"With spring just a few weeks away, Park Slope residents are wondering if discarded holiday trees littering their sidewalks will ever be picked up by city garbage collectors."
I am not so much interested in the topiary-scaling skills of this Jack Russell terrier, impressive as they may be. No, what really gets me about this clip is the giggle of girlish glee emitted by broadcaster Dara Brown as the tape unspools. Brown, of course, runs the weird animal story desk for "Today"; those of us with an enthusiasm for eccentric critter tales have long appreciated the seriousness with which she approaches the beat. It's not just competent professionalism—when Dara Brown introduces a piece about a baby tiger who believes he is a baby elephant, you know that Dara Brown takes that story just as seriously as you [...]
Let's all take a moment to enjoy the majesty of a pumpkin growing in a tree. Life is certainly full of delightful surprises sometimes, isn't it! Okay, back to work.
The English Elm of Washington Heights, or, 'The Trees of Manhattan Island Are Gradually Following the Fate of the Red Men'
Looking north from the intersection of St. Nicholas and Amsterdam Avenues toward 163rd Street in Washington Heights, you might notice what appears to be an exceedingly large tree. And as the August heat radiates off the surrounding pavement, you might say to yourself: WTF, is that a mirage? Because really, there's nothing about the neighborhood-replete with liquor stores, decaying apartment palaces, abandoned lots and vacant storefronts-that would seem to lend itself to hosting such a magnificent specimen.
"Two German travellers have been offered free bungee jumps as compensation after their car was crushed by a tree in New Zealand, it's reported."
On a mild April night some years ago, I walked past a college dorm in New Haven and smelled something I couldn’t place. It reminded me vaguely of swimming pools. Was it chlorine? I sniffed again, more deeply than before. Suddenly I knew exactly what it was and hurried away, internally berating an unseen teenage boy. A few evenings later, in the same spot, I smelled it again. Filled with a sense of moral outrage I looked around, I looked up, and identified the culprit: A tree.
More precisely, a Callery Pear, or Pyrus calleryana, a deciduous tree that’s common throughout North America. It blossoms in early spring and produces [...]
Through the miracle of time-lapse photography, some guy captured the transformation of an acorn into an oak tree. Or, at least, a baby oak tree. What do you call it, a sapling? I am not an dendrologist, so what do I know? Anyway, this seems remarkably reminiscent of the filmstrips they would show the children of the '70s. It's kind of trippy and chill or whatever. Enjoy. Maybe ponder the wonders of nature while you're at it. Actually, just handle it however you want. I trust you.
"When it comes to the tree of heaven, Lorraine Johnson doesn't beat around the bush. 'There's no doubt,' says the author and native plant expert. 'It smells like semen.'" -This article discusses Ailanthus altissima, also known as "sperm tree, semen tree, ghetto palm, stink tree," jizz timber, spunk sapling, splooge blossom and ejaculate conifer. (I may have made a couple of those up, see if you can guess which.) Anyway, now you know.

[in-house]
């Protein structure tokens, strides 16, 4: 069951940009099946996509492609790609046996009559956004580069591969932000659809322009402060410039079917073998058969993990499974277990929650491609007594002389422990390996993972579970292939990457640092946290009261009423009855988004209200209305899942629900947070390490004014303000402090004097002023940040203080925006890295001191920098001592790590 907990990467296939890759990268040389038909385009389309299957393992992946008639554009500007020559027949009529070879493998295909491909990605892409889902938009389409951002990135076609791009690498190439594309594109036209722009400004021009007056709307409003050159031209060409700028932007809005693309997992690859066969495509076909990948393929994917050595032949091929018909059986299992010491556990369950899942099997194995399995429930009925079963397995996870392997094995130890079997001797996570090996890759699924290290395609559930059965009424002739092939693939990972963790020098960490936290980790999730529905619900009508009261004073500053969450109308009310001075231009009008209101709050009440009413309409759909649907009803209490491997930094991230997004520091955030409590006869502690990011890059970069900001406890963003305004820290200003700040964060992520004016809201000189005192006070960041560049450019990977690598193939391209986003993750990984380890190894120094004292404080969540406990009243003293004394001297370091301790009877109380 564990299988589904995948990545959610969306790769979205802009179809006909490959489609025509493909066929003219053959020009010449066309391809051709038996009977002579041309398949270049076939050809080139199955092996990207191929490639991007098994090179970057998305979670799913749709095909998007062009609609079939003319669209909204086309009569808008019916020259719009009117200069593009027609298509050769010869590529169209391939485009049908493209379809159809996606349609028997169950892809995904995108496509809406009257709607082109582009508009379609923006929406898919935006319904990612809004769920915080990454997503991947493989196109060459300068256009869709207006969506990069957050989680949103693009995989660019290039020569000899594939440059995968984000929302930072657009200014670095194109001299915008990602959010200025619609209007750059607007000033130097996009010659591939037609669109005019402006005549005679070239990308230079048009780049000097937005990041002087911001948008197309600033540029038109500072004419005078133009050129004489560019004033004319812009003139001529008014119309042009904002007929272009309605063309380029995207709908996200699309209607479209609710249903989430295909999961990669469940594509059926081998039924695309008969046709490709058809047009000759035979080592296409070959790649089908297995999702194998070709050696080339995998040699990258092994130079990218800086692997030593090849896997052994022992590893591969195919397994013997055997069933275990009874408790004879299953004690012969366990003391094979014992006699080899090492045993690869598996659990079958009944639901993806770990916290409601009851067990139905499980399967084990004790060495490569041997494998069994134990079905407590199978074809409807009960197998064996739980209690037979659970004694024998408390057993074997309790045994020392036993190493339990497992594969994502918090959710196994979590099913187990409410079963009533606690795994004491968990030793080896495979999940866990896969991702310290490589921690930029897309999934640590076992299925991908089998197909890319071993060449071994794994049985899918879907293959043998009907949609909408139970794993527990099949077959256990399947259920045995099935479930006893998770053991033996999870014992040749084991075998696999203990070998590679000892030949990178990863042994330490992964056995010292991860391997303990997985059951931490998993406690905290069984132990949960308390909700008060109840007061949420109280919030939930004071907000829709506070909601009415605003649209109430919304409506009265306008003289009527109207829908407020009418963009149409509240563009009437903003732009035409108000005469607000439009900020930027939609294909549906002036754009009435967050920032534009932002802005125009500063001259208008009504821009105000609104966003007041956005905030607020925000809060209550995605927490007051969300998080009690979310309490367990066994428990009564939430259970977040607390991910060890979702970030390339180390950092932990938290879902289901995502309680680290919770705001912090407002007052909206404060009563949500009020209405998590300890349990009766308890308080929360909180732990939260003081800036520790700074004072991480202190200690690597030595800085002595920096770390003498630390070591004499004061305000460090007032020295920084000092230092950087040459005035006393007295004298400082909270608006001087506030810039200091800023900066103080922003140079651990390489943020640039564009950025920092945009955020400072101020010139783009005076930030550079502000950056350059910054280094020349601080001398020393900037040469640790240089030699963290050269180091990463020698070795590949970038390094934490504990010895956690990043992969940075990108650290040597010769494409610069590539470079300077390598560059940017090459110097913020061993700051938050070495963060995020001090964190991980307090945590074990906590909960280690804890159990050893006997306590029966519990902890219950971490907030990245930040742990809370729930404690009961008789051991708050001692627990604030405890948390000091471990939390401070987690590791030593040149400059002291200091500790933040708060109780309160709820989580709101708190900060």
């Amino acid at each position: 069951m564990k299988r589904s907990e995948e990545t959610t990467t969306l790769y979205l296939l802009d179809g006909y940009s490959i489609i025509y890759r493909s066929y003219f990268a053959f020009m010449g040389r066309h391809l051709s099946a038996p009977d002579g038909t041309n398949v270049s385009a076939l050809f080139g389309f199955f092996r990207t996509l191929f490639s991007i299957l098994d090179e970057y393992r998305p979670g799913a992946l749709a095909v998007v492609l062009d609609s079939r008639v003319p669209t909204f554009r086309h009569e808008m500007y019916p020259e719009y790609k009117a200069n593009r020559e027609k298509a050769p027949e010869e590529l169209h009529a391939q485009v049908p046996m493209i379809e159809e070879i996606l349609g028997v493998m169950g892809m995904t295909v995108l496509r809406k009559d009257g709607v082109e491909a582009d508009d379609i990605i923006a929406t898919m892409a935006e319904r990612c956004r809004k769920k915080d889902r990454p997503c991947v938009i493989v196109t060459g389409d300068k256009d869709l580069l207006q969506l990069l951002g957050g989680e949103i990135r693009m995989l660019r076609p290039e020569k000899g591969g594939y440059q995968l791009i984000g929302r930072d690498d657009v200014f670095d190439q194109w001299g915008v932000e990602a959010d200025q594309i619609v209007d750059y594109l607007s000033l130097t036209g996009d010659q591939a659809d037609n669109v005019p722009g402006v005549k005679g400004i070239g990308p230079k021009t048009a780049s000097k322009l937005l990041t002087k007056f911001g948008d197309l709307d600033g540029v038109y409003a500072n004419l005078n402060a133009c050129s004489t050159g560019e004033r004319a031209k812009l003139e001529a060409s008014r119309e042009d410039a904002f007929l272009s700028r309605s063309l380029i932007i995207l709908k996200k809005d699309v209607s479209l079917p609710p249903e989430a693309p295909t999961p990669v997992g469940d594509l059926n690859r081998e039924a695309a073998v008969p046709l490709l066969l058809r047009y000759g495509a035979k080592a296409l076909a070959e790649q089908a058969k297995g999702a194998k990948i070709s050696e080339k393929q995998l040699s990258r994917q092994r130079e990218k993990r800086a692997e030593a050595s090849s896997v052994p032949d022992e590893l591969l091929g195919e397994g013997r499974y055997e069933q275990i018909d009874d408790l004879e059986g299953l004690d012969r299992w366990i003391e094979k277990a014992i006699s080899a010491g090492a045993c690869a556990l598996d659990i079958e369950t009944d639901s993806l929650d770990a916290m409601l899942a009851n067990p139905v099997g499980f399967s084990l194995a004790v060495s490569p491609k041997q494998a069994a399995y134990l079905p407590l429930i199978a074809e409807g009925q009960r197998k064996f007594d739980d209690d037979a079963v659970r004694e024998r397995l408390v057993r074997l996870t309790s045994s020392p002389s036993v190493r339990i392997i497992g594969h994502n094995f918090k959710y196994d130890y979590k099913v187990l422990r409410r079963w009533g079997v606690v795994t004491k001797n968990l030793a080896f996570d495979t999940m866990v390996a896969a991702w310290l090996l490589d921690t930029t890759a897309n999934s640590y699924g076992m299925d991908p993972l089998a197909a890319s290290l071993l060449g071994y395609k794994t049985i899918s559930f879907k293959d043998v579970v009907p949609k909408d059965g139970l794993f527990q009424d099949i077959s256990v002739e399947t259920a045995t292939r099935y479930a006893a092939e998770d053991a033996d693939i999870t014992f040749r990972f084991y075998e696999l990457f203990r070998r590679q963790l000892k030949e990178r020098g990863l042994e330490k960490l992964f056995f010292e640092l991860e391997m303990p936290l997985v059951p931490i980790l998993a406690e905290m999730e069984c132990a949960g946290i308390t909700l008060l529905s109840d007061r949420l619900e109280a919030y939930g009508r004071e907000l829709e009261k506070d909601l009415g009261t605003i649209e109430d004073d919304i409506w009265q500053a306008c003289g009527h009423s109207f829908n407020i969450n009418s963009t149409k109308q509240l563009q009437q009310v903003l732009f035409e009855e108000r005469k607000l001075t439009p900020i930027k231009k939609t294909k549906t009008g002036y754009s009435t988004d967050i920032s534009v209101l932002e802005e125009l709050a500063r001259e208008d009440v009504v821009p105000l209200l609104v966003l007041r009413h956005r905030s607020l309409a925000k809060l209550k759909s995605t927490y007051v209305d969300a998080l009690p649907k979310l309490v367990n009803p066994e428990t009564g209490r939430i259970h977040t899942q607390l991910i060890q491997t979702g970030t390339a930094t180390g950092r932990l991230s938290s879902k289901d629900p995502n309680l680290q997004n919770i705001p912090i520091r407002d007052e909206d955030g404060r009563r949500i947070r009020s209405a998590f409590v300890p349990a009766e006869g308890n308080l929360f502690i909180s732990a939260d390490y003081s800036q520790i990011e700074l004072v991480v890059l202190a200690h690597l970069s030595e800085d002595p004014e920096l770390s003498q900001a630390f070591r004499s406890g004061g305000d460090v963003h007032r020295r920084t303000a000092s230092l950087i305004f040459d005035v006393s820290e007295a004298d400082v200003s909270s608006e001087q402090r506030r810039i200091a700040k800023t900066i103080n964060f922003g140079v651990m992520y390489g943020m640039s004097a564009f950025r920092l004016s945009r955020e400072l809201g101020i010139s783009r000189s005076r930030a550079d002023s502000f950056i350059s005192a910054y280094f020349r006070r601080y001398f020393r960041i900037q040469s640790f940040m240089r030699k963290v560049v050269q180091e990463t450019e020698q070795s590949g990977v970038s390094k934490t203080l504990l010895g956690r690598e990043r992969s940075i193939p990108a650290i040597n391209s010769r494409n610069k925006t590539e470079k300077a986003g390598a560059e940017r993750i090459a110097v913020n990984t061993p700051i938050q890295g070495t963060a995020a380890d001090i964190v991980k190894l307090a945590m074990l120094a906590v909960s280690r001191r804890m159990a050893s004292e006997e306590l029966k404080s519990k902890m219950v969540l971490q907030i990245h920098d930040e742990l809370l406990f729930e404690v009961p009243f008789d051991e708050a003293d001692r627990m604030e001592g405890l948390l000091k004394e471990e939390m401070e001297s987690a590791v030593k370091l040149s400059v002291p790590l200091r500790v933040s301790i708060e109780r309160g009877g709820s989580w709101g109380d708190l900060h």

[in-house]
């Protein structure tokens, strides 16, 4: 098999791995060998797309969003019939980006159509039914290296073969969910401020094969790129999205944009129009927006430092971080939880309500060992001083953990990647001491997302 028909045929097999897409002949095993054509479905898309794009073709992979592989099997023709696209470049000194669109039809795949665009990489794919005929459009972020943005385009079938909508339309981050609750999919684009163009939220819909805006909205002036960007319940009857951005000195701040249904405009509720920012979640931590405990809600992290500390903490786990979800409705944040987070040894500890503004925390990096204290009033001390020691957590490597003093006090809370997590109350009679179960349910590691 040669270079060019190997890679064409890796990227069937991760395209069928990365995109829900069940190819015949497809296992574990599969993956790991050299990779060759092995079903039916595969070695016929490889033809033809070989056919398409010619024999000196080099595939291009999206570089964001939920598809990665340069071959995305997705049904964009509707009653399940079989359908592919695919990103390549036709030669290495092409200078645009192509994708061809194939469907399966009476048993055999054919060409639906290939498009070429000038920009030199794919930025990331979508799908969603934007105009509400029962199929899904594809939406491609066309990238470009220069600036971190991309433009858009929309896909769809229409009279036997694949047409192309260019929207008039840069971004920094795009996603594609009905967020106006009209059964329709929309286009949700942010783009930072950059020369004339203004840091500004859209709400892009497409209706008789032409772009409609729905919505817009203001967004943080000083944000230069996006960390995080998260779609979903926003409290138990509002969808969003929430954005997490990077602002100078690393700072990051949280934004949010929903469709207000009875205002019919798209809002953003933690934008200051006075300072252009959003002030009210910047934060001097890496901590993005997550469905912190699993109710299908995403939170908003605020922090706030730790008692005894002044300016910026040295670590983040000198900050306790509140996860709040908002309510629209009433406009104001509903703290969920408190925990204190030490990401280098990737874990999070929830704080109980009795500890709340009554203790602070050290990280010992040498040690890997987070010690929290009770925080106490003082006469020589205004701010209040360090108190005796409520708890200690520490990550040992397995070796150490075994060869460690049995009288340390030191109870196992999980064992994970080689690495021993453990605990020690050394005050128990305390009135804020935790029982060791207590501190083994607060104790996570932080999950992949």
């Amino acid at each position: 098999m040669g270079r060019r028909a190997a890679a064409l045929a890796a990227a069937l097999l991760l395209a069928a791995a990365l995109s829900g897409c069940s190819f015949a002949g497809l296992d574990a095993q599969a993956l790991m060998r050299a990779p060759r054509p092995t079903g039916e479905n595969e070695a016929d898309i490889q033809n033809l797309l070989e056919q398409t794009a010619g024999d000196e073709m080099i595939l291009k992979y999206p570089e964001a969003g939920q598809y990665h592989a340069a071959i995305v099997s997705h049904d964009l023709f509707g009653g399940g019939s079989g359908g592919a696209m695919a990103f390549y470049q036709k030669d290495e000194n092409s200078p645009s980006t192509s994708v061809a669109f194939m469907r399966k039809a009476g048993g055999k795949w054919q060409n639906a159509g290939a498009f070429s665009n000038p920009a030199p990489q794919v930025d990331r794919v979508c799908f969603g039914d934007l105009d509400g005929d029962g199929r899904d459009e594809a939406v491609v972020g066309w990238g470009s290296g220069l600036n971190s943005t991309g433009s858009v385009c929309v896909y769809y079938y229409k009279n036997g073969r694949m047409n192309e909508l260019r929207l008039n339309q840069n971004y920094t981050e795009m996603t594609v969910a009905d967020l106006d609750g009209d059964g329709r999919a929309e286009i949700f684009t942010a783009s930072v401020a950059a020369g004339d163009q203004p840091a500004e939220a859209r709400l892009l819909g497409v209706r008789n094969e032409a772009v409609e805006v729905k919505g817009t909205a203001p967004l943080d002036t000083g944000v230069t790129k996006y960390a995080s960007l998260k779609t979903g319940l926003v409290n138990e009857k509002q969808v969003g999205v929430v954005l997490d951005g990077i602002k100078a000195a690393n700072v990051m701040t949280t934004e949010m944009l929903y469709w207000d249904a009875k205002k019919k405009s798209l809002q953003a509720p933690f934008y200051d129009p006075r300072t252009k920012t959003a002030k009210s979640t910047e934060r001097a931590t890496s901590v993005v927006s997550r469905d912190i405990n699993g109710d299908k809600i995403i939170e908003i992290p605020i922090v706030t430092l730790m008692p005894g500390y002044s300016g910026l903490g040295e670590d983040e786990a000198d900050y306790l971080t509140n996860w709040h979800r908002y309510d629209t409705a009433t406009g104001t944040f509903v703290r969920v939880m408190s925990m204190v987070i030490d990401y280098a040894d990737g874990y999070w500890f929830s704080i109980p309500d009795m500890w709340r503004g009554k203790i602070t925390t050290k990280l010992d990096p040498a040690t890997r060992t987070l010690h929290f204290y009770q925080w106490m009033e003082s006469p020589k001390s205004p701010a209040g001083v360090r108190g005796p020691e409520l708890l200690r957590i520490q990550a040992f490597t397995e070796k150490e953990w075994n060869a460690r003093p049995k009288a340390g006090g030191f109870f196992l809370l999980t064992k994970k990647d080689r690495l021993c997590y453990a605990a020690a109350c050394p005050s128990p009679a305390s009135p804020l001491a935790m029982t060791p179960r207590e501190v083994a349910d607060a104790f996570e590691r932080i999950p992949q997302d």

A family in Stockton, CA, claims the image of Michael Jackson made itself manifest on their tree stump on the day of his death. "'Michael Jackson was an icon to us,' said one neighbor. 'To Stockton, Michael Jackson meant more to us than Jesus, to some people. I think they're both about even.'" MSNBC talking head/Awl photojournalism correspondent Ana Marie Cox, who was scheduled to appear on the tree prior to Jackson's passing, had no comment.
When will New York City win its war against leaves? The B and the Q trains are still enjoying a late fall issue, according to the MTA: "Fallen leaves, when crushed by train wheels, leave a slippery residue on the rails which may affect the train's ability to start and stop." What is this mysterious "residue"? Why do we allow trees to attack our important infrastructure? Let's finish this once and for all. Kill the trees, save the subways.
Antarctic Beech Fairy Ring #1211-P1020362 (12,000 years old, Queensland, Australia)
For the past six years, Rachel Sussman, 37, has devoted her life to chronicling the oldest living things in the world before they disappear. A photographer by training and hedge scientist by necessity, her photos are a mix of Annie Liebovitz and Ansel Adams: portraits whose subjects happen not to be human. Sussman has chased down nearly three dozen different organisms, a 400,000-6000,000 year-old bacteria in Siberia, a 2,000-plus year-old olive tree in Crete, and some 3,000 year-old lichen in Greenland, to name a few. She spent February and March chasing down 5,000-year-old moss in Antarctica. [...]
Here you will find a tree that resembles Edvard Munch's The Scream.
Great. Now even the trees are going to destroy the planet. A major bummer of an article in Nature explains that, due to global warming, trees are growing farther north than they have before. And how, because tree-tops are darker than barren land, they have less "albedo" (that's a cool word!) or "reflectiveness," and so the earth with absorb more heat from the sun. "When the vegetation moves in, there will be an amplification of the warming," says Inez Fung, an atmospheric physicist at the University of California, Berkeley.